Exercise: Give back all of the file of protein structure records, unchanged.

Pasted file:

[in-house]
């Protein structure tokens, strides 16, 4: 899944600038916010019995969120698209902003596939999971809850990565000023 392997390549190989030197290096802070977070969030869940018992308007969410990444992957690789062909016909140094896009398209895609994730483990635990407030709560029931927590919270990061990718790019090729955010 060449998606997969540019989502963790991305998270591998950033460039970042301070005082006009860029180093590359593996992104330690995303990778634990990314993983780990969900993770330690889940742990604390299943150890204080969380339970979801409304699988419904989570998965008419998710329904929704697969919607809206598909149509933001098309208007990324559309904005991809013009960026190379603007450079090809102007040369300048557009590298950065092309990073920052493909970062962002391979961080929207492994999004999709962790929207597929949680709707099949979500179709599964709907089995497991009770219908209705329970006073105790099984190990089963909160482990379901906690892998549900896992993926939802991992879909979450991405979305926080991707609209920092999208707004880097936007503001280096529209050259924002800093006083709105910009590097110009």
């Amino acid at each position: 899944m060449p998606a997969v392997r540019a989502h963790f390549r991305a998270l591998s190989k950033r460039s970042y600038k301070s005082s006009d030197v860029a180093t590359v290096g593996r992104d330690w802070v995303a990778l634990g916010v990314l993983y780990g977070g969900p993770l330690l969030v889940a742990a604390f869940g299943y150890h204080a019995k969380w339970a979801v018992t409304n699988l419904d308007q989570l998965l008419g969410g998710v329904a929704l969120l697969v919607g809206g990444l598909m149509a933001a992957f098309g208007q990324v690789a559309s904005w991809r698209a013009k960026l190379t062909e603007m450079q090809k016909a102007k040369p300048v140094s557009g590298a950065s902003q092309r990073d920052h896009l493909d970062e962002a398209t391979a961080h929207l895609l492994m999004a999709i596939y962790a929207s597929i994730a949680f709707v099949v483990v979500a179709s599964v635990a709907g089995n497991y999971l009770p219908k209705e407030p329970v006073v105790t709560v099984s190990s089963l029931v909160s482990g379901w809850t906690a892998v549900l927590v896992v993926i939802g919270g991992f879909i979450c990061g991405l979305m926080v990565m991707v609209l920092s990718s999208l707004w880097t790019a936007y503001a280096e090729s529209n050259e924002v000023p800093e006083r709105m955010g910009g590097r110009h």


[in-house]
């Protein structure tokens, strides 16, 4: 899944600038916010019995969120698209902003596939999971809850990565000023 392997390549190989030197290096802070977070969030869940018992308007969410990444992957690789062909016909140094896009398209895609994730483990635990407030709560029931927590919270990061990718790019090729955010 060449998606997969540019989502963790991305998270591998950033460039970042301070005082006009860029180093590359593996992104330690995303990778634990990314993983780990969900993770330690889940742990604390299943150890204080969380339970979801409304699988419904989570998965008419998710329904929704697969919607809206598909149509933001098309208007990324559309904005991809013009960026190379603007450079090809102007040369300048557009590298950065092309990073920052493909970062962002391979961080929207492994999004999709962790929207597929949680709707099949979500179709599964709907089995497991009770219908209705329970006073105790099984190990089963909160482990379901906690892998549900896992993926939802991992879909979450991405979305926080991707609209920092999208707004880097936007503001280096529209050259924002800093006083709105910009590097110009």
């Amino acid at each position: 899944m060449p998606a997969v392997r540019a989502h963790f390549r991305a998270l591998s190989k950033r460039s970042y600038k301070s005082s006009d030197v860029a180093t590359v290096g593996r992104d330690w802070v995303a990778l634990g916010v990314l993983y780990g977070g969900p993770l330690l969030v889940a742990a604390f869940g299943y150890h204080a019995k969380w339970a979801v018992t409304n699988l419904d308007q989570l998965l008419g969410g998710v329904a929704l969120l697969v919607g809206g990444l598909m149509a933001a992957f098309g208007q990324v690789a559309s904005w991809r698209a013009k960026l190379t062909e603007m450079q090809k016909a102007k040369p300048v140094s557009g590298a950065s902003q092309r990073d920052h896009l493909d970062e962002a398209t391979a961080h929207l895609l492994m999004a999709i596939y962790a929207s597929i994730a949680f709707v099949v483990v979500a179709s599964v635990a709907g089995n497991y999971l009770p219908k209705e407030p329970v006073v105790t709560v099984s190990s089963l029931v909160s482990g379901w809850t906690a892998v549900l927590v896992v993926i939802g919270g991992f879909i979450c990061g991405l979305m926080v990565m991707v609209l920092s990718s999208l707004w880097t790019a936007y503001a280096e090729s529209n050259e924002v000023p800093e006083r709105m955010g910009g590097r110009h």